“A self-aware performance of a self-aware play”

If you don’t think a play could remain charmingly funny from beginning to end and yet movingly portray the cruelty of fate and death, then Durham University Classical Theatre can prove you wrong. With a minimalist set, including a chessboard and slide, that reflects both the playful dialogue and the political games beyond the eponymous characters’ control, Tom Stoppard’s play was beautifully unravelled before the eyes of a captivated audience at the Assembly Rooms Theatre.

‘Rosencrantz and Guildenstern are Dead’, skilfully directed by Ben Johanson, is based on Shakespeare’s ‘Hamlet’. DUCT’s Hamlet, Emily Oliver, gave the role a brilliant madness with her physicality and expressions, as well as probably being the best dressed Hamlet I’ve seen. The more subtly dressed leading duo, Rosencrantz and Guildenstern, played by Ben Smart and Adela Hernandez-Derbyshire respectively, genuinely seemed to be having enormous fun bouncing their lines off of each other’s, building tension and controlling when it dropped. Even when Hernandez-Derbyshire wasn’t speaking and her movement was limited, her characterisation was incredibly convincing. Their chemistry as these two ‘friends’ of Hamlet was enthralling due to the swiftness of their emotional depictions, which was aided by changes in tone and volume of their speech – it felt almost rude to be ‘eavesdropping’ on their conversations. One particular conversation felt especially pertinent, which was performed mostly with Smart and Hernandez-Derbyshire both sitting on the floor, capturing an almost childlike vulnerability. They captured the absurd nature of the play perfectly. 

Something that greatly impressed me as well was the use of shadows behind a white backdrop to tell parts of Hamlet, providing even more depth and just the right amount of delightful bawdiness in its depiction of Hamlet’s mother and uncle’s night-time activity. A particular moment that was wonderfully random was where Charlie Howe’s Claudius hit another character repeatedly with what looks like a wooden spoon behind the backdrop.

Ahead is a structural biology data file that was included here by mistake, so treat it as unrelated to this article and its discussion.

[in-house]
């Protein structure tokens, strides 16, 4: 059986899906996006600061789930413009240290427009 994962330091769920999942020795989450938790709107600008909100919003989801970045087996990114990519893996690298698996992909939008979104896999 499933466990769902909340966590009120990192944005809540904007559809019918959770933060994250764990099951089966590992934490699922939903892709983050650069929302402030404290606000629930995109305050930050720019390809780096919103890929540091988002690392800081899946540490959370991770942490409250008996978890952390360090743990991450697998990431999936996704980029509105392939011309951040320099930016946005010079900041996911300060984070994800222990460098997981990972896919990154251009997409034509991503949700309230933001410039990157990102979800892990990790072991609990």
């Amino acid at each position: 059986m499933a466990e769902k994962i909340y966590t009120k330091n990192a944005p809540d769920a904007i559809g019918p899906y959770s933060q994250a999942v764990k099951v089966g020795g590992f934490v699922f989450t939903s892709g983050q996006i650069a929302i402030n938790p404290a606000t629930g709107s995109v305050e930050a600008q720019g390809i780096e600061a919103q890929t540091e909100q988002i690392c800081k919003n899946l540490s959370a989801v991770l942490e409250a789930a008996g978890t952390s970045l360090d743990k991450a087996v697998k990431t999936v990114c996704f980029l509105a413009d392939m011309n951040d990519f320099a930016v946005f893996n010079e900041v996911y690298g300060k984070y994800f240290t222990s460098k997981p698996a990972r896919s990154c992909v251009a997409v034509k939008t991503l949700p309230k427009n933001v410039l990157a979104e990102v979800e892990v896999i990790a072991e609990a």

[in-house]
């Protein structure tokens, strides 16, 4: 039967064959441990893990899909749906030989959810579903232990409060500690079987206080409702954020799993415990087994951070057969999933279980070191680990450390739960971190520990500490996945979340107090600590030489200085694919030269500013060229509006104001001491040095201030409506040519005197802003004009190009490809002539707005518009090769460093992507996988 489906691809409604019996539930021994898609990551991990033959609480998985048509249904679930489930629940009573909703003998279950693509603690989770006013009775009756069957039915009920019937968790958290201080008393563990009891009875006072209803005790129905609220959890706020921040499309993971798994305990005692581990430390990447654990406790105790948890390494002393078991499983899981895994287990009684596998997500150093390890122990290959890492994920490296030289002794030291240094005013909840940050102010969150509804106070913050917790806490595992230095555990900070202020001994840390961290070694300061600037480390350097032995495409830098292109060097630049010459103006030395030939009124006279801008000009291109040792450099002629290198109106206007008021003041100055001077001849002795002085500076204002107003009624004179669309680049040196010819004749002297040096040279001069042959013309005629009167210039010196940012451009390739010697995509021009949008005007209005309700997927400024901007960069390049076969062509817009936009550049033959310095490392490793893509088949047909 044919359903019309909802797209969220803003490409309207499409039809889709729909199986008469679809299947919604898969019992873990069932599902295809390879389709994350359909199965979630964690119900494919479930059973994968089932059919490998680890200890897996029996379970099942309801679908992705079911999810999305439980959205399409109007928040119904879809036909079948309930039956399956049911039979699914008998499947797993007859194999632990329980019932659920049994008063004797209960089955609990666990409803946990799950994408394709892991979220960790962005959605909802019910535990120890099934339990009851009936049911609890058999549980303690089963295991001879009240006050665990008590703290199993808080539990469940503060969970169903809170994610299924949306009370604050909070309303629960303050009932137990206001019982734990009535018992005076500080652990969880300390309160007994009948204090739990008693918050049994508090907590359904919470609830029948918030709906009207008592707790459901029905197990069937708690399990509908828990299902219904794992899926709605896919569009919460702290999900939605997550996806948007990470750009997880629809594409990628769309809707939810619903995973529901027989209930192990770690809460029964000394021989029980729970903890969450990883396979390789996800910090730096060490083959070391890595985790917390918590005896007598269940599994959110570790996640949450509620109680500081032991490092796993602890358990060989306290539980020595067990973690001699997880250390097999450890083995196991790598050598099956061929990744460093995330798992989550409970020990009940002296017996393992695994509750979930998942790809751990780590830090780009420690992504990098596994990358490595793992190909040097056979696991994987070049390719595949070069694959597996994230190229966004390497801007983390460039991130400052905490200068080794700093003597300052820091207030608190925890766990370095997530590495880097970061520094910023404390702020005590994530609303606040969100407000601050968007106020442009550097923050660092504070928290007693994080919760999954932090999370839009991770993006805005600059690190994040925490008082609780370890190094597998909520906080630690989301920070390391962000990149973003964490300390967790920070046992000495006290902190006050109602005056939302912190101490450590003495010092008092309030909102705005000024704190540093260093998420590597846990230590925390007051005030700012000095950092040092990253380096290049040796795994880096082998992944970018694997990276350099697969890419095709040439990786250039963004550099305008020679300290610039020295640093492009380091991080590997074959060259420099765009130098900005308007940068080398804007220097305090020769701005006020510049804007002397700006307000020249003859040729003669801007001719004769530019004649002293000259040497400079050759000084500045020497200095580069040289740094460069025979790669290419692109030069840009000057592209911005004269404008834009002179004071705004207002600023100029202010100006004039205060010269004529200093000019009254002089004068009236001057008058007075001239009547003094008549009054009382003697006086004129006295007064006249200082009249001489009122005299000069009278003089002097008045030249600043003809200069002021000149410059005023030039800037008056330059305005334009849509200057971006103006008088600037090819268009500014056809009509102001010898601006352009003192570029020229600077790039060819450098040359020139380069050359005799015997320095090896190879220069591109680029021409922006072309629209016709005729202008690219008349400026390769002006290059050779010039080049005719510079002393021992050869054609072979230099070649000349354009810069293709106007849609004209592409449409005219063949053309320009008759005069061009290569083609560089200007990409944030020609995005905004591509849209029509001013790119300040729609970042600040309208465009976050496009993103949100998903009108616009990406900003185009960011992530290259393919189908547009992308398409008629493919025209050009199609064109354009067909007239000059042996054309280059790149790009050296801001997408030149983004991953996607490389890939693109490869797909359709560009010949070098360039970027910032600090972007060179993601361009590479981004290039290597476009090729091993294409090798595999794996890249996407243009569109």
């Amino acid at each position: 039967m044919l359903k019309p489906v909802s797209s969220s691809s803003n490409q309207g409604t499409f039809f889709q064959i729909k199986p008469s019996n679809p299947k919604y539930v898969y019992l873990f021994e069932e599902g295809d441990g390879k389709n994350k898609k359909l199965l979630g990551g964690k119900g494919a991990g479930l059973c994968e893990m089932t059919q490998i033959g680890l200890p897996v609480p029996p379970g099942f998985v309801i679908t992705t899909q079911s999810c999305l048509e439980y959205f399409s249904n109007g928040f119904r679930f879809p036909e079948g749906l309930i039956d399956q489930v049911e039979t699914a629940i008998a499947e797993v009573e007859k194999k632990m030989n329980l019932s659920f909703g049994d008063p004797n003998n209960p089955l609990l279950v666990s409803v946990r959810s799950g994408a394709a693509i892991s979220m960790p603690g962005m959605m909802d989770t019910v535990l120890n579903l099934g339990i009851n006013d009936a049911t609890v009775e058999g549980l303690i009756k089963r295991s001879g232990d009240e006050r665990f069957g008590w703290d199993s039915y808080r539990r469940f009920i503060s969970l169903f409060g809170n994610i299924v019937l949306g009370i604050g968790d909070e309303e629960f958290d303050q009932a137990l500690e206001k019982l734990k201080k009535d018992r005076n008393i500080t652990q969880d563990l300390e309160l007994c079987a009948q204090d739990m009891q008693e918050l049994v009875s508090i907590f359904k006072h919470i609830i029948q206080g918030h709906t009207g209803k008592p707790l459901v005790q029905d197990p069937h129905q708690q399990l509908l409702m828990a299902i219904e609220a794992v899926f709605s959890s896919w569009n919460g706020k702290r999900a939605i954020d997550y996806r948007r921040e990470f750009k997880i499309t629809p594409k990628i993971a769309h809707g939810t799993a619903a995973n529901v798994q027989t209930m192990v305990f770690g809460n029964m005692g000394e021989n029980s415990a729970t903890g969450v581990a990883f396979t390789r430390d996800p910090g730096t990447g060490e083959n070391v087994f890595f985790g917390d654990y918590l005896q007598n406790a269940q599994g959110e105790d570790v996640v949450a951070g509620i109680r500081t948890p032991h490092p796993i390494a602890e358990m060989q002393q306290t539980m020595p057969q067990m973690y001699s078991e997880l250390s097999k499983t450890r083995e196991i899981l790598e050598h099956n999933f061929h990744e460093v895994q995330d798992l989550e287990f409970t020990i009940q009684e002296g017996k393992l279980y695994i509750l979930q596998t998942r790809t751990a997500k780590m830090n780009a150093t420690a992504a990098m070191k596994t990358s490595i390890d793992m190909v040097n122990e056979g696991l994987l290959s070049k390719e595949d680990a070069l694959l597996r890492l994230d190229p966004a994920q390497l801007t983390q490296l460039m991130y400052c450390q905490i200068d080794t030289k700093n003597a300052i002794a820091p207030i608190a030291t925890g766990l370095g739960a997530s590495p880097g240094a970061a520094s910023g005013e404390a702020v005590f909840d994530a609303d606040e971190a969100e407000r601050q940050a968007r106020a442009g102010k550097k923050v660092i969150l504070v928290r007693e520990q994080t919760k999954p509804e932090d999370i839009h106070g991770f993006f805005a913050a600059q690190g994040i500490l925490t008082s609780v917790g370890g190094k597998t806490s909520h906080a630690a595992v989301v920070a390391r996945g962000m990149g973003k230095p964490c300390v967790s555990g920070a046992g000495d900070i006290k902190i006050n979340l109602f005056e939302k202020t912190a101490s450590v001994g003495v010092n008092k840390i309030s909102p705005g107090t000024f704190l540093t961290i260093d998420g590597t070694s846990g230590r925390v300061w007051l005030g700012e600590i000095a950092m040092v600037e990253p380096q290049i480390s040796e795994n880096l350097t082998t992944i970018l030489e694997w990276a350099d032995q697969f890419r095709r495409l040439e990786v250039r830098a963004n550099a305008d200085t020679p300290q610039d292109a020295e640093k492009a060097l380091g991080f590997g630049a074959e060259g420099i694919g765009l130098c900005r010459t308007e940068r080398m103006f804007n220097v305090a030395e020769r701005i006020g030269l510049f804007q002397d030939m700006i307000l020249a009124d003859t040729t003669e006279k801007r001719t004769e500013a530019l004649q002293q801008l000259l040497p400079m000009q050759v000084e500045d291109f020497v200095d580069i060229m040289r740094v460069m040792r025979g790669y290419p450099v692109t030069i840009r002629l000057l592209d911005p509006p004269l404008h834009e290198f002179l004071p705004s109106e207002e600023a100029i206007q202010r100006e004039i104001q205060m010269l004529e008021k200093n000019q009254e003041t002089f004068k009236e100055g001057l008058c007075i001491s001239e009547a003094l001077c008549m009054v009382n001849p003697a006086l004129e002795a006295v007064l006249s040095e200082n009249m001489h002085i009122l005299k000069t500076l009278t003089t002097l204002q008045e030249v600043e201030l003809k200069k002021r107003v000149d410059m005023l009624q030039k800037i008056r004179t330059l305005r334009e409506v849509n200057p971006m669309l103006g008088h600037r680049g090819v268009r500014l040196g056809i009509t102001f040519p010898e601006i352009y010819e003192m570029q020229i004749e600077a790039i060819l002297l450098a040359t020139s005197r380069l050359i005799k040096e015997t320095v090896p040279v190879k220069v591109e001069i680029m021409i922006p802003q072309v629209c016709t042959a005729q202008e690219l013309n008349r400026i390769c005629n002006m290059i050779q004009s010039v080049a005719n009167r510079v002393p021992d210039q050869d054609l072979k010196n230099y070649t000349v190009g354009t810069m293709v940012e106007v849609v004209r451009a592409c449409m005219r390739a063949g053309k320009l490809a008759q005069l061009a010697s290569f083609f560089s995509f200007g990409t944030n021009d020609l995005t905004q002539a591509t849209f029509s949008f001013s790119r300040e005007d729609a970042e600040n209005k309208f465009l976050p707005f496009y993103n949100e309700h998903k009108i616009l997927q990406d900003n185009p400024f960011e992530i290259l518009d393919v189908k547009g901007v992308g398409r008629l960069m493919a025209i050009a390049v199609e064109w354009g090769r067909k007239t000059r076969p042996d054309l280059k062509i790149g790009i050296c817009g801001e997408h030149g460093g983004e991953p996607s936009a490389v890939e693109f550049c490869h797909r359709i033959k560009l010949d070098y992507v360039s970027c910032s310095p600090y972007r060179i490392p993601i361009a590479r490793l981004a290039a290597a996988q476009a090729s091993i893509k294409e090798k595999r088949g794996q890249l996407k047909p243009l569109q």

Furthermore, the Player, incarnated by Ben Willows, performed beguiling monologues, which often provided the most thought-provoking content of the play. Yet this was balanced beautifully with the other side of his character: the leader of a troupe of actors willing to do anything for money. One of his troupe, Alfred (James Murray) pulled off a figure-hugging dress with confidence and style, and with very few words his character felt complete, gaining the audience’s sympathy. 

The other members of the troupe also provided excellent physicality to the production. They never really felt out of place onstage, which can be difficult with group blocking and acting. There were a couple of very brief moments where it seemed the Players were watching what was going on between the leads, rather than sustaining their individual character choices. However, their performance was mostly very convincing, particularly at the beginning of Act II, where it felt the troupe had settled into their roles a little more. 

The music choices of modern pop performed in a Medieval style was very popular with the audience, including Eurythmics, which contributed quite well to the absurdity of the play. On the subject of tech, the lighting choices made were not overused, and illustrated and complemented the actors terrifically, without just using a blackout or red light for the sake of using them. 

In conclusion, I was captivated by this performance which was slick and powerful without being preachy. The time slipped by during the performance, the performance almost seeming to accelerate towards the end, getting closer to fate’s chosen ending. A self-aware performance of a self-aware play.

By Martha Mulliner

Photo credits: DUCT